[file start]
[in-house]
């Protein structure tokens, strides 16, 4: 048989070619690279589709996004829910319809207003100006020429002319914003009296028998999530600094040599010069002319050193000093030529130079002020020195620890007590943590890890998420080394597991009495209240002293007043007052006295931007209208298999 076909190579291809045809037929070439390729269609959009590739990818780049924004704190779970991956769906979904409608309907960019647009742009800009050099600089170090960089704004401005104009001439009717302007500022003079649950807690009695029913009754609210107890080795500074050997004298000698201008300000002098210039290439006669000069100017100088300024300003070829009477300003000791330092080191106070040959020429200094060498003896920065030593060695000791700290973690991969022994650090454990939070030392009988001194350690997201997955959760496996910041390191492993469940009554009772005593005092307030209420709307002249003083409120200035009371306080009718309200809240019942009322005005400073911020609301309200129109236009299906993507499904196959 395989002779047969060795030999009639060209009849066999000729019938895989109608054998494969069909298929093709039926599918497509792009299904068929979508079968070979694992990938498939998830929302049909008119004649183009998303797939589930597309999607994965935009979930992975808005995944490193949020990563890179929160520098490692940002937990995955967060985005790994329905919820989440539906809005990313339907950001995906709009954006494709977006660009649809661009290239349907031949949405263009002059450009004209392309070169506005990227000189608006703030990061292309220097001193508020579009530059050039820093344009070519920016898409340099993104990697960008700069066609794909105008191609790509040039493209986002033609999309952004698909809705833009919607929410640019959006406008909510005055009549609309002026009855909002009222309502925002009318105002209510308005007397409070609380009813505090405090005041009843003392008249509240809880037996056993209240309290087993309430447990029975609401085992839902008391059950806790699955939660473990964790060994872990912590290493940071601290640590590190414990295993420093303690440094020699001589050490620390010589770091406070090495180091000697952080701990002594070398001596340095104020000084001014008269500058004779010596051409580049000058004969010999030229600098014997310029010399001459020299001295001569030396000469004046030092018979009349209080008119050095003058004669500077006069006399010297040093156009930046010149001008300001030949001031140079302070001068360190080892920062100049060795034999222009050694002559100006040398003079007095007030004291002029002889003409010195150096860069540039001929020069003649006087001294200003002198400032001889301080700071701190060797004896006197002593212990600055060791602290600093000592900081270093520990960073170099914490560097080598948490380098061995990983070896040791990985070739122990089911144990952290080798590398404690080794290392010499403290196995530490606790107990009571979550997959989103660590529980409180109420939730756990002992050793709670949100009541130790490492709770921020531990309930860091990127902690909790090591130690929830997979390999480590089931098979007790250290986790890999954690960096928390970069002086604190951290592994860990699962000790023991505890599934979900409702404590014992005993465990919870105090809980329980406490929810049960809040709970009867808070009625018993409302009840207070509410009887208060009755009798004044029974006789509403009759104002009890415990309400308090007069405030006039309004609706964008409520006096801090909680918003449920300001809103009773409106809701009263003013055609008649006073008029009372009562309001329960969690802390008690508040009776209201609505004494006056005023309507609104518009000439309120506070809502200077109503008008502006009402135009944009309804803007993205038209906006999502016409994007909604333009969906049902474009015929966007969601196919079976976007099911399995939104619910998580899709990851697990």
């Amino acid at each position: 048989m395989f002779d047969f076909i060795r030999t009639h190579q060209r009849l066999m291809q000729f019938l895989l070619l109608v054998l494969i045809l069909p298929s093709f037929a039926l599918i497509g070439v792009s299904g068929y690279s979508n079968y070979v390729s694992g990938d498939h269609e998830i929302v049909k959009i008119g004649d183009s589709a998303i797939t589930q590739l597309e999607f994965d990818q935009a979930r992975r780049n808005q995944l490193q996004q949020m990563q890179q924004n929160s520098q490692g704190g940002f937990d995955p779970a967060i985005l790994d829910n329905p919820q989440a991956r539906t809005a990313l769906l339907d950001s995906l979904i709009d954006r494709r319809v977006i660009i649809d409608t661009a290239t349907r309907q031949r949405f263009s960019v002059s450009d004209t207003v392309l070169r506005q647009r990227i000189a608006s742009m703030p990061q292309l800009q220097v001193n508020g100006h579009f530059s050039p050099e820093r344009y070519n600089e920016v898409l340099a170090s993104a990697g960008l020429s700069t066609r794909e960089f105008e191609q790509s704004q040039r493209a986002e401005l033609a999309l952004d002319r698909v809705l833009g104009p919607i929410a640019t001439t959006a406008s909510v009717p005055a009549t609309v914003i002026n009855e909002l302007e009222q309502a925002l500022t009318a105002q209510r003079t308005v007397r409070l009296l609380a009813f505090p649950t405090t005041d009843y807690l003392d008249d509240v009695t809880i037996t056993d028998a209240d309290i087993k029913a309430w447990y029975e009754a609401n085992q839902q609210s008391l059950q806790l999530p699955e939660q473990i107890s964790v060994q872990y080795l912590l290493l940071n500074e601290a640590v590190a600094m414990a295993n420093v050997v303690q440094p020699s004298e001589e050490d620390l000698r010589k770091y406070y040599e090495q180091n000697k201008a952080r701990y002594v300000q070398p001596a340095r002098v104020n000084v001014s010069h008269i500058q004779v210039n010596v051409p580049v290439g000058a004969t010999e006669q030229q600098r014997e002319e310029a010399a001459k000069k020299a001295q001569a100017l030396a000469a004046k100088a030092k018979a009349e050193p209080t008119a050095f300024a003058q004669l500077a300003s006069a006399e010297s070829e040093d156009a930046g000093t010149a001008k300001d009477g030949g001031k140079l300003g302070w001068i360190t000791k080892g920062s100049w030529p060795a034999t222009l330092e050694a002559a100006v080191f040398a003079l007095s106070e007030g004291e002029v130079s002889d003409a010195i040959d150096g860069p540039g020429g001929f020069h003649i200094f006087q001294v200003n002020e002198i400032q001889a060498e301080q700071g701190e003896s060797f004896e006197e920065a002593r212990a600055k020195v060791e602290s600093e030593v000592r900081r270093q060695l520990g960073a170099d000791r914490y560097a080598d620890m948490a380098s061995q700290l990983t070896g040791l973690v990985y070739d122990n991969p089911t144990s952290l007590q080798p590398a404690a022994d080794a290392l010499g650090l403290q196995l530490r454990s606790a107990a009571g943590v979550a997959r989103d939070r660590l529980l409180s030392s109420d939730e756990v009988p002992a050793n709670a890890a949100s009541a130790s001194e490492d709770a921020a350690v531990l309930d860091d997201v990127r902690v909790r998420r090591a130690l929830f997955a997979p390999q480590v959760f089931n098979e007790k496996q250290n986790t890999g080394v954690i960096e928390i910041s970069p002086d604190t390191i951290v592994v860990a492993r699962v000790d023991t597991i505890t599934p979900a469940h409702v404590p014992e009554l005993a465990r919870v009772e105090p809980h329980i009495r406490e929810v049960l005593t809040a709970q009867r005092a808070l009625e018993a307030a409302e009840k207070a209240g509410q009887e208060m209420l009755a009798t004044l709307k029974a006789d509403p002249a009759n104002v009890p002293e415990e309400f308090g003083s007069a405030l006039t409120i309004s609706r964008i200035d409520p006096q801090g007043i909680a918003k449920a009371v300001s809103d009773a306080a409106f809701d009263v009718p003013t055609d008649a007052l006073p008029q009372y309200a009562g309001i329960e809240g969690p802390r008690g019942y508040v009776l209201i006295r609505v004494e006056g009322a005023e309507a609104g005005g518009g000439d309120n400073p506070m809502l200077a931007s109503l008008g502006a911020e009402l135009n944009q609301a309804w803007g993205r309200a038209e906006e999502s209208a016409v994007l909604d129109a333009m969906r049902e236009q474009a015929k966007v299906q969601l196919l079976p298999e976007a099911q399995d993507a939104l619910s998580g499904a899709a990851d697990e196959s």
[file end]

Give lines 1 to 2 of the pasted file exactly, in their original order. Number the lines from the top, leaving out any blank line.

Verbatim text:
[in-house]
């Protein structure tokens, strides 16, 4: 048989070619690279589709996004829910319809207003100006020429002319914003009296028998999530600094040599010069002319050193000093030529130079002020020195620890007590943590890890998420080394597991009495209240002293007043007052006295931007209208298999 076909190579291809045809037929070439390729269609959009590739990818780049924004704190779970991956769906979904409608309907960019647009742009800009050099600089170090960089704004401005104009001439009717302007500022003079649950807690009695029913009754609210107890080795500074050997004298000698201008300000002098210039290439006669000069100017100088300024300003070829009477300003000791330092080191106070040959020429200094060498003896920065030593060695000791700290973690991969022994650090454990939070030392009988001194350690997201997955959760496996910041390191492993469940009554009772005593005092307030209420709307002249003083409120200035009371306080009718309200809240019942009322005005400073911020609301309200129109236009299906993507499904196959 395989002779047969060795030999009639060209009849066999000729019938895989109608054998494969069909298929093709039926599918497509792009299904068929979508079968070979694992990938498939998830929302049909008119004649183009998303797939589930597309999607994965935009979930992975808005995944490193949020990563890179929160520098490692940002937990995955967060985005790994329905919820989440539906809005990313339907950001995906709009954006494709977006660009649809661009290239349907031949949405263009002059450009004209392309070169506005990227000189608006703030990061292309220097001193508020579009530059050039820093344009070519920016898409340099993104990697960008700069066609794909105008191609790509040039493209986002033609999309952004698909809705833009919607929410640019959006406008909510005055009549609309002026009855909002009222309502925002009318105002209510308005007397409070609380009813505090405090005041009843003392008249509240809880037996056993209240309290087993309430447990029975609401085992839902008391059950806790699955939660473990964790060994872990912590290493940071601290640590590190414990295993420093303690440094020699001589050490620390010589770091406070090495180091000697952080701990002594070398001596340095104020000084001014008269500058004779010596051409580049000058004969010999030229600098014997310029010399001459020299001295001569030396000469004046030092018979009349209080008119050095003058004669500077006069006399010297040093156009930046010149001008300001030949001031140079302070001068360190080892920062100049060795034999222009050694002559100006040398003079007095007030004291002029002889003409010195150096860069540039001929020069003649006087001294200003002198400032001889301080700071701190060797004896006197002593212990600055060791602290600093000592900081270093520990960073170099914490560097080598948490380098061995990983070896040791990985070739122990089911144990952290080798590398404690080794290392010499403290196995530490606790107990009571979550997959989103660590529980409180109420939730756990002992050793709670949100009541130790490492709770921020531990309930860091990127902690909790090591130690929830997979390999480590089931098979007790250290986790890999954690960096928390970069002086604190951290592994860990699962000790023991505890599934979900409702404590014992005993465990919870105090809980329980406490929810049960809040709970009867808070009625018993409302009840207070509410009887208060009755009798004044029974006789509403009759104002009890415990309400308090007069405030006039309004609706964008409520006096801090909680918003449920300001809103009773409106809701009263003013055609008649006073008029009372009562309001329960969690802390008690508040009776209201609505004494006056005023309507609104518009000439309120506070809502200077109503008008502006009402135009944009309804803007993205038209906006999502016409994007909604333009969906049902474009015929966007969601196919079976976007099911399995939104619910998580899709990851697990």